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Drones being weighed to tackle oil spills off Oman


Scientists in the Sultanate have secured funding from the Omani authorities to study the potential deployment of drones on the frontlines of the country’s battle against the threat of oil spills that menace coastal installations, as well as its pristine shores.

Every year, an estimated 5,000 maritime vessels traverse shipping lanes abutting the Sultanate en route to the Arabian Gulf via the Strait of Hormuz – the narrow channel separate Oman’s Musandam peninsula from Iran. Tanker traffic through the Strait accounts for more than 20 per cent of the world’s supply of petroleum products.

A potential spill, combined with the ongoing scourge posed by illegal discharge of oil-tainted bilge water from passing ships, will have disastrous consequences for water desalination plants, tourist resorts, local fisheries and sensitive ecological areas located along the coast, experts have warned.

With funding support from The Research Council (TRC), a team of scientists is now weighing the feasibility of using drone technology to pinpoint, map out and even clean up oil spills before they wash up on Oman’s shores.

“We are trying to adopt a smart autonomous system for detecting contaminations in seawater using cooperative unmanned vehicle systems,” said Dr Ashraf Saleem, a researcher at the Embedded and Interconnected Vision Systems (EIVS) Lab at the Electrical and Computer Engineering Department of Sultan Qaboos University (SQU).

Presenting on the scope of the project at TRC’s forum earlier this week, Dr Saleem said the three-year-long initiative is also support by the Smart City Platform of TRC, as well as His Majesty’s Trust Fund.

The project, if proven successful, will provide a speedy, cost-competitive and effective alternative to the methodology currently in place for tackling suspected oil spills. That methodology goes into effect when satellites send an alert to a central control room in the Sultanate warning of a potential oil spill in Oman’s waters. At the request of the Ministry of Environment and Climate Affairs (MECA), a reconnaissance aircraft is despatched by the Royal Air Force of Oman (RAFO) to the area to validate the finding and to assess the magnitude of the spill. Once determined to be an oil spill, MECA along with the Royal Navy of Oman deploys its pollution control machinery to the site and undertakes the clean-up.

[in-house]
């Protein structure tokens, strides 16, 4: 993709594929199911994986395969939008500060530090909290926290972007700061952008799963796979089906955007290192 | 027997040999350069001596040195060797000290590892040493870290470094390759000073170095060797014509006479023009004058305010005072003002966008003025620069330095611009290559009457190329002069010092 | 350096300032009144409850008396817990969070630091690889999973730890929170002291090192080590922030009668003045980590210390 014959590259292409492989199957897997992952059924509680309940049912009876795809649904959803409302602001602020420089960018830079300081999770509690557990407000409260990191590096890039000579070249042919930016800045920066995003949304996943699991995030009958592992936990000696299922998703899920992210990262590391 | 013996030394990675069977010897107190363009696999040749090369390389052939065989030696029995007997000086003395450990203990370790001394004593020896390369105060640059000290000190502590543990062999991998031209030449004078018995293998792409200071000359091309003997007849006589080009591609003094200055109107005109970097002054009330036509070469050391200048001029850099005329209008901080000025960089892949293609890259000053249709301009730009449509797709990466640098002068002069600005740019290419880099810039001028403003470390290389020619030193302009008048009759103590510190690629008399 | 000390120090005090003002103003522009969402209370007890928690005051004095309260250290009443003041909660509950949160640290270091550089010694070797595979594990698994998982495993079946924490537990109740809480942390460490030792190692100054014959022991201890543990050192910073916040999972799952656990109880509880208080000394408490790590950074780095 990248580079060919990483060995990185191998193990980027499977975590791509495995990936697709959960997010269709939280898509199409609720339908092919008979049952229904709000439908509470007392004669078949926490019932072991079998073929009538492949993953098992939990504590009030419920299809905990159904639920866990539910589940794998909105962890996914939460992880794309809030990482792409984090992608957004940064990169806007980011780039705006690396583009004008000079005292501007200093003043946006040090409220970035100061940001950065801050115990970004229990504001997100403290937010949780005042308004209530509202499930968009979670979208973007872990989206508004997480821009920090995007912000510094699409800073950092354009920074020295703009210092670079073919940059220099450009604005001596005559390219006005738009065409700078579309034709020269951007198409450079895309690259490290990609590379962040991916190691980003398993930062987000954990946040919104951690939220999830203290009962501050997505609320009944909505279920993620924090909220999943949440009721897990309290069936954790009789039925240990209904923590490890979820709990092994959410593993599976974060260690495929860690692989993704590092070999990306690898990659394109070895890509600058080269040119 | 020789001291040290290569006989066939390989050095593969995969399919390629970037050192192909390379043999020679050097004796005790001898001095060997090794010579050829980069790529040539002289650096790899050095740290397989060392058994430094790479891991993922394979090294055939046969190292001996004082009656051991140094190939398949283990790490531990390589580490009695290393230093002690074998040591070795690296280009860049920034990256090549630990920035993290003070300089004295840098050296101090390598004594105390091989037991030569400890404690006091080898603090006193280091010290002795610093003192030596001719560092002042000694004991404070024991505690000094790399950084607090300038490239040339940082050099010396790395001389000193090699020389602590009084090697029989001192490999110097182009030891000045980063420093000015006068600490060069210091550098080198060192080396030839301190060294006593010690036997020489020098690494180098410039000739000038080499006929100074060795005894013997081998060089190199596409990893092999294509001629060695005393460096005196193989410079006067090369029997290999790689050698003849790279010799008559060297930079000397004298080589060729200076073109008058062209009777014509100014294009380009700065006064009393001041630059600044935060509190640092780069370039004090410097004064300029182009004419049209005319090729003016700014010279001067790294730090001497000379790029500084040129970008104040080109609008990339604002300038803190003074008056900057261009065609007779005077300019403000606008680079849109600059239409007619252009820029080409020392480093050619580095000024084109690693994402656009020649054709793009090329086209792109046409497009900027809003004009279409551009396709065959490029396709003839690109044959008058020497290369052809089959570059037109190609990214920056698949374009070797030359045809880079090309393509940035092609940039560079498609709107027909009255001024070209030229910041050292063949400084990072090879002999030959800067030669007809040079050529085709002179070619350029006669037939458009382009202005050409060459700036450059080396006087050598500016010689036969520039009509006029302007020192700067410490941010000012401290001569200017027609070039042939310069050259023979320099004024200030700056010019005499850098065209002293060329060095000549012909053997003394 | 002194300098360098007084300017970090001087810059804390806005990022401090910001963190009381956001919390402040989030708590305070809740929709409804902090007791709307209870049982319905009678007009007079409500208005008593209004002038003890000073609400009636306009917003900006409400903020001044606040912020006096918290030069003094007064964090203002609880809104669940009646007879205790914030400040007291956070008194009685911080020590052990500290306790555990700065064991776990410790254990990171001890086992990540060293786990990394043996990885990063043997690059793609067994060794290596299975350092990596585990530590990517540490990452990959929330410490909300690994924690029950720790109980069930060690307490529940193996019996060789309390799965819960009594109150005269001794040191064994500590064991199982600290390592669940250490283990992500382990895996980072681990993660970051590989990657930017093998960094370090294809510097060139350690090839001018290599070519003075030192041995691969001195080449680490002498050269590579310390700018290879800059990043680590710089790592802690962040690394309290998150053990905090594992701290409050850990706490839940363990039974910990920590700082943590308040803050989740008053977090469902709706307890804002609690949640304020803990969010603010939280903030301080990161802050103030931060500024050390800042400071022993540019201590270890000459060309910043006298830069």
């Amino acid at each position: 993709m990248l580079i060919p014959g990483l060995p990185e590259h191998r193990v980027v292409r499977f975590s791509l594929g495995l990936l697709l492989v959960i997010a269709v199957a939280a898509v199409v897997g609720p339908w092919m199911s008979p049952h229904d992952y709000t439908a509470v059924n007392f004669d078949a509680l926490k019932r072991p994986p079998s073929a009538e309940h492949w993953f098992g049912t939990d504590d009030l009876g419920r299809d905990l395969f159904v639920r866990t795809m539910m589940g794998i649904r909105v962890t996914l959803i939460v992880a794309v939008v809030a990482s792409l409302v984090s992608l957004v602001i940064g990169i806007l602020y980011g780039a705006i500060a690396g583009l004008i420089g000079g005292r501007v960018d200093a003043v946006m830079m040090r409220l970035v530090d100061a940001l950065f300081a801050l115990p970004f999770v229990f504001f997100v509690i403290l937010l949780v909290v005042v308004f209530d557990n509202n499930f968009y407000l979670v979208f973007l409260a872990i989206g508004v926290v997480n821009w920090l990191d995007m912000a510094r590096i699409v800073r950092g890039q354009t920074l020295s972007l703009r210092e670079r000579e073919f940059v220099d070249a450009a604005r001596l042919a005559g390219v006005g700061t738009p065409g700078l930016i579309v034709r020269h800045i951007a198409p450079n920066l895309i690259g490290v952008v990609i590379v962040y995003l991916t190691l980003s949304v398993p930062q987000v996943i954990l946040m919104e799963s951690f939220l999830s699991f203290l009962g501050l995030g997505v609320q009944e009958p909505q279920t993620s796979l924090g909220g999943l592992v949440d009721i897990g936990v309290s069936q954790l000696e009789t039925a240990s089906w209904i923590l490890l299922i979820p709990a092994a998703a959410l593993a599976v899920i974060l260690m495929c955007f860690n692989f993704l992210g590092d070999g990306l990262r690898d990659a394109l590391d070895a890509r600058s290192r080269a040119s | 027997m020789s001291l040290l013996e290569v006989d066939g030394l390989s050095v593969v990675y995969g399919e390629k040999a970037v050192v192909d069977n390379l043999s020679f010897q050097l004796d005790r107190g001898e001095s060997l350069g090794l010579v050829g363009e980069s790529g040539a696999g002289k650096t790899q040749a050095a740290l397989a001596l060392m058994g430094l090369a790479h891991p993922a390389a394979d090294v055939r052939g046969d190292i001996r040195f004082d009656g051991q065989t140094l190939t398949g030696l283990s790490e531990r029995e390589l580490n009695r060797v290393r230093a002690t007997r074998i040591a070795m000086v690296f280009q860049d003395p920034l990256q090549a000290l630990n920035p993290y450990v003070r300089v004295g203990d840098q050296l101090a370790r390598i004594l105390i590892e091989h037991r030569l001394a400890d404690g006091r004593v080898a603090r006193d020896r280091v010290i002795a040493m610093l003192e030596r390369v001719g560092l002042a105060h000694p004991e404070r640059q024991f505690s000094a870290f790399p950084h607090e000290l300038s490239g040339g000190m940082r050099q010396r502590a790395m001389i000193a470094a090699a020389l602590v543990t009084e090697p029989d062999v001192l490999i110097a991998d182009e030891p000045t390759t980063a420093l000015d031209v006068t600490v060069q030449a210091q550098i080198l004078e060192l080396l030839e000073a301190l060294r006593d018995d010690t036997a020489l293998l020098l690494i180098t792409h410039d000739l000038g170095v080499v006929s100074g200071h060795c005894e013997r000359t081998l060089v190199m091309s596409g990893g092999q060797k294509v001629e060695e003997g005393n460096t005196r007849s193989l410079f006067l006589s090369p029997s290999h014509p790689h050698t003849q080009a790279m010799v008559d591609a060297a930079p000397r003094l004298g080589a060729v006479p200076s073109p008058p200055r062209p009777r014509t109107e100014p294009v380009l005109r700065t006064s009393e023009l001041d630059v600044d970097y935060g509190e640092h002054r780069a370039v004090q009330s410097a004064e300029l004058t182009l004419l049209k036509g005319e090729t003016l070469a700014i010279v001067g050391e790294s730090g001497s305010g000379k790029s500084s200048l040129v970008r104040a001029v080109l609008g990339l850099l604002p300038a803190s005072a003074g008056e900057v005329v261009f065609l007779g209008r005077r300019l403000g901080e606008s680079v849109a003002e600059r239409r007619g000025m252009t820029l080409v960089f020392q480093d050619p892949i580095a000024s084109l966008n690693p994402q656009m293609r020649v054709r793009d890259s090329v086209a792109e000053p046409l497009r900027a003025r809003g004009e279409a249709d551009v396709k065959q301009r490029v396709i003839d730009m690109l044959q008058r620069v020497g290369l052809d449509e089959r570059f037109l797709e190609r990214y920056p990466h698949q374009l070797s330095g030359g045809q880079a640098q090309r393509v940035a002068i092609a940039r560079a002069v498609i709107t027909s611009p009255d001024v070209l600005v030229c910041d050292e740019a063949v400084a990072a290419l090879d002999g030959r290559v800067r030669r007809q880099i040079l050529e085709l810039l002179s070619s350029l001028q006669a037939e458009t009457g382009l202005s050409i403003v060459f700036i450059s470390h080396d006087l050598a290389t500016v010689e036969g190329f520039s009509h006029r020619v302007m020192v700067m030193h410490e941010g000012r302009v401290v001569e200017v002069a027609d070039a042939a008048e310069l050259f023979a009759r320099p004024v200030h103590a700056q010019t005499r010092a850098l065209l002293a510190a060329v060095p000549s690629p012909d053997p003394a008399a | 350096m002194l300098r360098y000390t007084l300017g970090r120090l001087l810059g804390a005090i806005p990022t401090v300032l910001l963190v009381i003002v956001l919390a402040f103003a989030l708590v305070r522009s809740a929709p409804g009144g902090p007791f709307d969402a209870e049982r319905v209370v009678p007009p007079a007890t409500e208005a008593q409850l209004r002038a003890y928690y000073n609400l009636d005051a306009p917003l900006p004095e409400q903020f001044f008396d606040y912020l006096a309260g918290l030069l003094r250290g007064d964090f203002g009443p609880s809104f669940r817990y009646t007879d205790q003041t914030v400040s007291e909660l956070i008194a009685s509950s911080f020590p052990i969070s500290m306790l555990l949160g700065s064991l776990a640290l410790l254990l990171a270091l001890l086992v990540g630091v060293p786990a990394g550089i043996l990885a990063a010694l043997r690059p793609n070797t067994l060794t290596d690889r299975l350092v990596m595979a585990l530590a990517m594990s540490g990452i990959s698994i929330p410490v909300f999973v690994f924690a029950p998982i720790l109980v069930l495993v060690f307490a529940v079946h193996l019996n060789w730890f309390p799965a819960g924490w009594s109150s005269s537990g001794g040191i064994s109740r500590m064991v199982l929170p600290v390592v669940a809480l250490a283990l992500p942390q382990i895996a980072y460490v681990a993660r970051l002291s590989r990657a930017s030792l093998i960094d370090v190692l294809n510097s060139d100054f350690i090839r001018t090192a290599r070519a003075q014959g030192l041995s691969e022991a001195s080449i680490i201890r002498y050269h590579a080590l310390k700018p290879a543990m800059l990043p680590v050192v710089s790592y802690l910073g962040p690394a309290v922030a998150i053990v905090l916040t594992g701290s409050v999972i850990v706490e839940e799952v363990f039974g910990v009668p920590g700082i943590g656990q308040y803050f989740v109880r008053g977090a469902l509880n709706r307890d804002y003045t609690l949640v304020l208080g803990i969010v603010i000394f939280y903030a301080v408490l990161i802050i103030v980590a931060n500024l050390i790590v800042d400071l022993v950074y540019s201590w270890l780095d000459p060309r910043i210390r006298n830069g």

Given the involvement of multiple agencies and expensive pieces of hardware in this approach, the SQU team has proposed the use of drone-based smart solutions that promise to deliver similar results at minimal cost and in quick time.

When a satellite alert is received, MECA can deploy smart drones to the location, said Dr Saleem. An array of cameras on board will take pictures of the spill while on0board software will analyse the spill to determine if it is hydrocarbon-related or some other less hazardous liquid. If a determination is made that the spill is indeed oil-related, then the drone will alert a suitably designed Unmanned Vehicle System, which will proceed to the location of the spill, collect samples and start with the clean-up. All of its findings will be communicated back to MECA for follow-up action, including the pursuit of legal action against the party suspected to be behind the spill, he explained.

The study, the researcher said, is initially focused off the Musandam peninsula where the threat from maritime oil spills is the highest. Based upon the project’s overall efficacy, similar drone-based anti-pollution systems can be planned for deployment all along the Sultanate’s coastline, he added.

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